The classic problem goes like this:

You are given a set of scales and 12 marbles. The scales are of the old balance variety. That is, a small dish hangs from each end of a rod that is balanced in the middle. The device enables you to conclude either that the contents of the dishes weigh the same or that the dish that falls lower has heavier contents than the other.

The 12 marbles appear to be identical. In fact, 11 of them are identical, and one is heavier than the others. You are allowed to use the scales three times if you wish, but no more. Identify the heavier marble.

The common solution I have seen online and in books is the solution which divides the 12 marbles into groups of four and weighs these groups together in a clever way so that at the end of the 3 weighs, you uniquely identify the heavier marble. I have a different approach that I want to check its validity.

My Approach:

Of the 12 marbles, divide them into two groups of 5 and leave 2 on the side. Weigh the two groups of 5 against each other. If they are of the same weight, compare the 2 marbles on the side against each other to get the heavier marble. If one of the groups of 5 is heavier than another, then throw out the other 7 and only consider this group of 5. Divide this group of 5 into two groups of 2 and leave 1 marble on the side. Weigh the two groups of 2 against each other. If they balance, the 1 on the side is the heavier marble. If one of the groups of 2 is heavier, then weigh the 2 marbles in the heavier group against each other to get the heavier marble.

Is this a good approach for this problem?

  • $\begingroup$ That seems to work. $\endgroup$ – rogerl Aug 24 '15 at 20:36
  • $\begingroup$ I think you can find the marble that's different in 3 weighings, even if you don't know whether it's heavier or lighter than the other marbles. $\endgroup$ – user84413 Aug 24 '15 at 20:44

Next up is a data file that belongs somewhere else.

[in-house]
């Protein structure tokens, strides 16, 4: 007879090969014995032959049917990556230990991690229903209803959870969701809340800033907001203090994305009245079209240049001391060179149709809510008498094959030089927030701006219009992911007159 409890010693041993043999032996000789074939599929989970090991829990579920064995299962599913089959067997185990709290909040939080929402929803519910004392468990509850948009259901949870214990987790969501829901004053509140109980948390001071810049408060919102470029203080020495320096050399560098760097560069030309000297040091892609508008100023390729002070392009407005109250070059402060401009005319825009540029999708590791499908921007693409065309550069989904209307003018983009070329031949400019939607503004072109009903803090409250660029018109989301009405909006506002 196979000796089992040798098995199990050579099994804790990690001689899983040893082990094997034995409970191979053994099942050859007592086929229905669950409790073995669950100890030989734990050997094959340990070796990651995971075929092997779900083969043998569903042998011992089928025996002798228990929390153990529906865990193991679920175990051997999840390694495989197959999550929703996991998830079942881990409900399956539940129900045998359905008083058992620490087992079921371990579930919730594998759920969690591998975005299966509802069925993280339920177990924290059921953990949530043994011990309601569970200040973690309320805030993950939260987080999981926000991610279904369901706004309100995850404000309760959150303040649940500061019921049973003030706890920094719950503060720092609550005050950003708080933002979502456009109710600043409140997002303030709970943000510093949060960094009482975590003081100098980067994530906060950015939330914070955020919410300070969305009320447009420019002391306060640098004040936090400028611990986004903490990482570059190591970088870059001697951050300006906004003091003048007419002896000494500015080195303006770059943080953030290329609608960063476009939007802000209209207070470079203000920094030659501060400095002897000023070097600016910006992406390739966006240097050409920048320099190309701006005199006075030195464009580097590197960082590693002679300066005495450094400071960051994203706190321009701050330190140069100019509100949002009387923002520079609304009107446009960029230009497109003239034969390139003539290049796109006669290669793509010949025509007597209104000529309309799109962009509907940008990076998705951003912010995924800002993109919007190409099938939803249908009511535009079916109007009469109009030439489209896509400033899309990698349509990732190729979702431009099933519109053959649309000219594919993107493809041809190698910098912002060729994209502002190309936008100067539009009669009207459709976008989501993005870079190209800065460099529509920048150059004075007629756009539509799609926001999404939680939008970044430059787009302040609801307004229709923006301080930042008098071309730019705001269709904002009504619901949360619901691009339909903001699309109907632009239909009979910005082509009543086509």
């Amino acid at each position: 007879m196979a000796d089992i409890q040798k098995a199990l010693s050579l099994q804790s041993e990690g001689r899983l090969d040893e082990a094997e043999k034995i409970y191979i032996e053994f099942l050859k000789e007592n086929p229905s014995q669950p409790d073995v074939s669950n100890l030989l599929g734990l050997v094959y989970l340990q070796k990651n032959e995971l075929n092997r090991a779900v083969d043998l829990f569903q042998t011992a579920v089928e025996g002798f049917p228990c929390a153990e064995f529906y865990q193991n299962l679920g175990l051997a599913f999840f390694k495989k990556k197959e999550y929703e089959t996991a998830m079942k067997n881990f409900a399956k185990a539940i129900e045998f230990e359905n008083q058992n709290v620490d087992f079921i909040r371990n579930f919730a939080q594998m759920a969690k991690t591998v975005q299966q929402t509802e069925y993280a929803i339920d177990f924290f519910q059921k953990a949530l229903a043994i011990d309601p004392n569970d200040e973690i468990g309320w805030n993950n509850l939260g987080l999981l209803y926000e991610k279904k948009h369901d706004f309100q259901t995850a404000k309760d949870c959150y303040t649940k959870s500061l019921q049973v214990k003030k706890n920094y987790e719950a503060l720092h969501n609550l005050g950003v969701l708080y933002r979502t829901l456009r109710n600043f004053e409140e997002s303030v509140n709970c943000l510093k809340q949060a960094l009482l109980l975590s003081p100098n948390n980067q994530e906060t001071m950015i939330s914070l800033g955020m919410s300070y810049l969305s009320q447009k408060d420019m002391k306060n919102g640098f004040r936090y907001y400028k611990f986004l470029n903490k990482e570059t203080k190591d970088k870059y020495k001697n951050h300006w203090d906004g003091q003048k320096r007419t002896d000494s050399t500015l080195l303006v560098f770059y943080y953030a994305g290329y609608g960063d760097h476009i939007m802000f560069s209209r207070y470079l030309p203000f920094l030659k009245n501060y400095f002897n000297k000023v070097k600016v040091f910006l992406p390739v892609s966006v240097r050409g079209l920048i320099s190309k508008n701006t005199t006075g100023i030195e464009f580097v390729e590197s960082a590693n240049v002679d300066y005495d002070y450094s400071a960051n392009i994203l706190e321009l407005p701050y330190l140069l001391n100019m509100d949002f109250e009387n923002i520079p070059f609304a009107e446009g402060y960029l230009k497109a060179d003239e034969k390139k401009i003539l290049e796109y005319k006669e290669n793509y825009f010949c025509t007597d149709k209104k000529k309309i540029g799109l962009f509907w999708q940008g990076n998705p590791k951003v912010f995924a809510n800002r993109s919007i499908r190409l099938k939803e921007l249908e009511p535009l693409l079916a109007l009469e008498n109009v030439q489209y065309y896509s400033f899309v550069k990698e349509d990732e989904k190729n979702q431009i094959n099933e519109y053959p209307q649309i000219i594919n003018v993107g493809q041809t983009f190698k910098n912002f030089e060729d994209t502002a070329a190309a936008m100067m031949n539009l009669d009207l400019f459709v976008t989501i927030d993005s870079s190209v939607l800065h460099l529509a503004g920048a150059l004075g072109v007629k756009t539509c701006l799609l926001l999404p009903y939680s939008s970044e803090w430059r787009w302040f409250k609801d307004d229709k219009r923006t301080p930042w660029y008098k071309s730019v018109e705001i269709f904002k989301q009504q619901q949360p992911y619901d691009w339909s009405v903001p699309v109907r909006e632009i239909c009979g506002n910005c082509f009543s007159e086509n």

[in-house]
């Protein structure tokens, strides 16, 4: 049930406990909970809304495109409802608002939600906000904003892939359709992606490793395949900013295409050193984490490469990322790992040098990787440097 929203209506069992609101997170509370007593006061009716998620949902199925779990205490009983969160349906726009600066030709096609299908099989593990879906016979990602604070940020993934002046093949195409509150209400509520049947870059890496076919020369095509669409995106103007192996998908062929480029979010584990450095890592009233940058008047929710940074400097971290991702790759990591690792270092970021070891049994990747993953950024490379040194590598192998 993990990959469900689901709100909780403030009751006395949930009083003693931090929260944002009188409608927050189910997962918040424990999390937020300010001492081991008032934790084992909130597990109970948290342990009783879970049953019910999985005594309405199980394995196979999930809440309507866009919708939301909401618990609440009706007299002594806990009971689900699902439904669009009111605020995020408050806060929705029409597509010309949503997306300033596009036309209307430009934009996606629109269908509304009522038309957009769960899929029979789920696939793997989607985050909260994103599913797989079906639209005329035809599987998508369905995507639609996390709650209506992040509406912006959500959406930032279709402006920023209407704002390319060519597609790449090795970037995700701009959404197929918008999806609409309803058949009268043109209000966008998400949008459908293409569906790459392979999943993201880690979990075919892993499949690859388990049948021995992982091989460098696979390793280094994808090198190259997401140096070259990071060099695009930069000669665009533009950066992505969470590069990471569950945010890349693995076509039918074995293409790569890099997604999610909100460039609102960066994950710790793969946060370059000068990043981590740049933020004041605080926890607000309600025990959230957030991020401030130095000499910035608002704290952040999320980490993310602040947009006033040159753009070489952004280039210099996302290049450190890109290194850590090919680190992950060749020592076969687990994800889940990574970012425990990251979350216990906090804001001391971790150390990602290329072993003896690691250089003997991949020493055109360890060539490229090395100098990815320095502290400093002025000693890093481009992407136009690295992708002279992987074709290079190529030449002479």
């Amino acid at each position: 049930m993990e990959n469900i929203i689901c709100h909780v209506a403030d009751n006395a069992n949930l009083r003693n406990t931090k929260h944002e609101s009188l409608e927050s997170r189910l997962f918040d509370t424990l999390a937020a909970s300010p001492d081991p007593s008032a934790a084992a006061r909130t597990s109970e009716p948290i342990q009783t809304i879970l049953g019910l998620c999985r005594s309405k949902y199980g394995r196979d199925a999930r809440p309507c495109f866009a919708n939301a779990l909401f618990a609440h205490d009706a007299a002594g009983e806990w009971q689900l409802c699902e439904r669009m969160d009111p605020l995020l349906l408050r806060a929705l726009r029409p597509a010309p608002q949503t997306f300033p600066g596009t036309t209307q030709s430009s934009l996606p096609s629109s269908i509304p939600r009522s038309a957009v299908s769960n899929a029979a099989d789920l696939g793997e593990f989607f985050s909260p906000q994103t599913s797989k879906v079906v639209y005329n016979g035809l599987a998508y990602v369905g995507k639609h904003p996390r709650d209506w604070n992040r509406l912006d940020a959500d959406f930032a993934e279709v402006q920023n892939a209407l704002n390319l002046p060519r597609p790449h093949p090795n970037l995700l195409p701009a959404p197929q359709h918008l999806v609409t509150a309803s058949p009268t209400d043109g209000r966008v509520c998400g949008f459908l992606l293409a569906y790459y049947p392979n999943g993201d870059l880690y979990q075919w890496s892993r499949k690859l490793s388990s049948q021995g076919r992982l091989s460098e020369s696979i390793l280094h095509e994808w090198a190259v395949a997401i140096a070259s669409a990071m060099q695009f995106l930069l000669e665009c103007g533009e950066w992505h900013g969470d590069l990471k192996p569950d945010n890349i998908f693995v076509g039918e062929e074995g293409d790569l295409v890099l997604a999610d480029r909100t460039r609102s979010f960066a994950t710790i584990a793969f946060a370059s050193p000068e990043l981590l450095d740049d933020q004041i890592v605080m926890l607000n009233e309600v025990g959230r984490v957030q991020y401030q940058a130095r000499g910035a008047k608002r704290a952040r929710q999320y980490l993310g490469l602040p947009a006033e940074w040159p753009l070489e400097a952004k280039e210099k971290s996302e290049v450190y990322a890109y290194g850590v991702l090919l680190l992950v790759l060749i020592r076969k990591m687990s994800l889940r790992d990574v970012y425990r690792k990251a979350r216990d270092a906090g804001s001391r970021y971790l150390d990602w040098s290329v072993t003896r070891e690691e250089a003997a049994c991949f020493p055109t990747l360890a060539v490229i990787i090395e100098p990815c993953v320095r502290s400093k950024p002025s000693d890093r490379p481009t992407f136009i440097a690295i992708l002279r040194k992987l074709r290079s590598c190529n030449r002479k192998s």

• $\begingroup$ The 'clever' solution you have seen is a solution to the problem where you know that one marble has a different weight, but don't know whether it's lighter or heavier. If you know that the marble is heavier (or that it is lighter), then the problem becomes much easier and requires no clever trickery, as you have discovered for yourself. $\endgroup$ – John Gowers Aug 24 '15 at 21:12
  • $\begingroup$ Does anyone know how to solve this problem using a base-three numbering system? That is, we can number the marbles and compare them in a systematic way by numbering them in base-three? $\endgroup$ – RPz Aug 24 '15 at 23:41

Your solution can work as well as many others, like e.g.

6v6/0 -> 2v2/2-> 1v1/0

where XvY/Z means weight X against Y, keep the heavier of them if any, Z otherwise.

Your solution has the merit to possibly require less weights in 2 cases out of 12, of course, although it can be improved a bit like this (I hope the notation for the arrow is self-explanatory):

3v3/6 -XY-> 1v1/1
      -Z--> 2v2/2 -> 1v1/0

which requires only two weights in half of the cases.

Note that you can use up to 2 weights if you have no more than 9 marbles, because you can solve 9 marbles as follows:

3v3/3 -> 1v1/1

So, another perfectly valid solution to the 12 marbles puzzle might even be:

2v2/8 -XY-> 1v1/0
      -Z--> 3v3/2 -XY-> 1v1/1
                  -Z--> 1v1/0

which requires only two weights in one third of the cases.

In general, if you have N weights at your disposal, you can solve the puzzle up to $3^N$ marbles included. With three weights, you can then have up to 27 marbles:

9v9/9 -> 3v3/3 -> 1v1/1

and it's basically the extension of a binary search with three alternatives instead: you can generally divide your lot into three partitions, and have a way forward by comparing only two of them.


You can solve three marbles in one weighing, knowing that one is heavier than the others. Weigh $1v1$.

If you have nine marbles, one heavier, you divide them into three threes. The first weighing identifies the rogue group, the second the rogue marble.

You can do twenty seven marbles with three weighings.

The logic of this is that the balance is either level or one of the two pans goes down. There are $27$ outcomes from three weighings.

If you know there is a dud marble, but don't know whether it is heavier or lighter, you can find the dud from thirteen marbles in three weighings - but you will only know heavier/lighter twelve times out of thirteen.


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